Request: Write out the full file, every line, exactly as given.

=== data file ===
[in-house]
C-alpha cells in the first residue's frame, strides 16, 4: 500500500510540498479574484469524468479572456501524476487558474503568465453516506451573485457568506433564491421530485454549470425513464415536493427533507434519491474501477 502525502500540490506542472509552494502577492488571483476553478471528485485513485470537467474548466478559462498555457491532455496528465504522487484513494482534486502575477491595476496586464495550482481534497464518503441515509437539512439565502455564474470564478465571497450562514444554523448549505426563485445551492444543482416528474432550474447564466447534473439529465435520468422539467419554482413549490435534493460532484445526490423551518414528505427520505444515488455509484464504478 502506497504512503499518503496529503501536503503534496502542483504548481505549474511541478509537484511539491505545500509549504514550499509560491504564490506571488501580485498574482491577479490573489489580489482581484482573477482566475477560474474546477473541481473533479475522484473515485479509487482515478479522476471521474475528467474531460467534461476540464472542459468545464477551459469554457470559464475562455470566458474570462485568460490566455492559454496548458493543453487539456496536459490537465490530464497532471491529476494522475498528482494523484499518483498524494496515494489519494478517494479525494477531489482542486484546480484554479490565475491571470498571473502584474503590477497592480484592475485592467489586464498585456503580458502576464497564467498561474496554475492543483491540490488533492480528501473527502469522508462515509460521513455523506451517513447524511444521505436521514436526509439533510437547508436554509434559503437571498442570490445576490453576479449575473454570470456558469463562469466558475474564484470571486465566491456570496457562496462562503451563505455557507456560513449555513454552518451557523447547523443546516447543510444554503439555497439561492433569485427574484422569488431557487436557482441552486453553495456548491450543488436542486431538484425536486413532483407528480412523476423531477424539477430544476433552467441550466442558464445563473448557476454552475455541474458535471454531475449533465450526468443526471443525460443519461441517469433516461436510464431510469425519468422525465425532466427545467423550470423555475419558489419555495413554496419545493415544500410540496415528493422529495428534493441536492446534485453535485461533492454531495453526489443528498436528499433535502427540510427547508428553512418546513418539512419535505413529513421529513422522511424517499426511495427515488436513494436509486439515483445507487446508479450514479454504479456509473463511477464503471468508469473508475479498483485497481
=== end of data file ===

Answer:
[in-house]
C-alpha cells in the first residue's frame, strides 16, 4: 500500500510540498479574484469524468479572456501524476487558474503568465453516506451573485457568506433564491421530485454549470425513464415536493427533507434519491474501477 502525502500540490506542472509552494502577492488571483476553478471528485485513485470537467474548466478559462498555457491532455496528465504522487484513494482534486502575477491595476496586464495550482481534497464518503441515509437539512439565502455564474470564478465571497450562514444554523448549505426563485445551492444543482416528474432550474447564466447534473439529465435520468422539467419554482413549490435534493460532484445526490423551518414528505427520505444515488455509484464504478 502506497504512503499518503496529503501536503503534496502542483504548481505549474511541478509537484511539491505545500509549504514550499509560491504564490506571488501580485498574482491577479490573489489580489482581484482573477482566475477560474474546477473541481473533479475522484473515485479509487482515478479522476471521474475528467474531460467534461476540464472542459468545464477551459469554457470559464475562455470566458474570462485568460490566455492559454496548458493543453487539456496536459490537465490530464497532471491529476494522475498528482494523484499518483498524494496515494489519494478517494479525494477531489482542486484546480484554479490565475491571470498571473502584474503590477497592480484592475485592467489586464498585456503580458502576464497564467498561474496554475492543483491540490488533492480528501473527502469522508462515509460521513455523506451517513447524511444521505436521514436526509439533510437547508436554509434559503437571498442570490445576490453576479449575473454570470456558469463562469466558475474564484470571486465566491456570496457562496462562503451563505455557507456560513449555513454552518451557523447547523443546516447543510444554503439555497439561492433569485427574484422569488431557487436557482441552486453553495456548491450543488436542486431538484425536486413532483407528480412523476423531477424539477430544476433552467441550466442558464445563473448557476454552475455541474458535471454531475449533465450526468443526471443525460443519461441517469433516461436510464431510469425519468422525465425532466427545467423550470423555475419558489419555495413554496419545493415544500410540496415528493422529495428534493441536492446534485453535485461533492454531495453526489443528498436528499433535502427540510427547508428553512418546513418539512419535505413529513421529513422522511424517499426511495427515488436513494436509486439515483445507487446508479450514479454504479456509473463511477464503471468508469473508475479498483485497481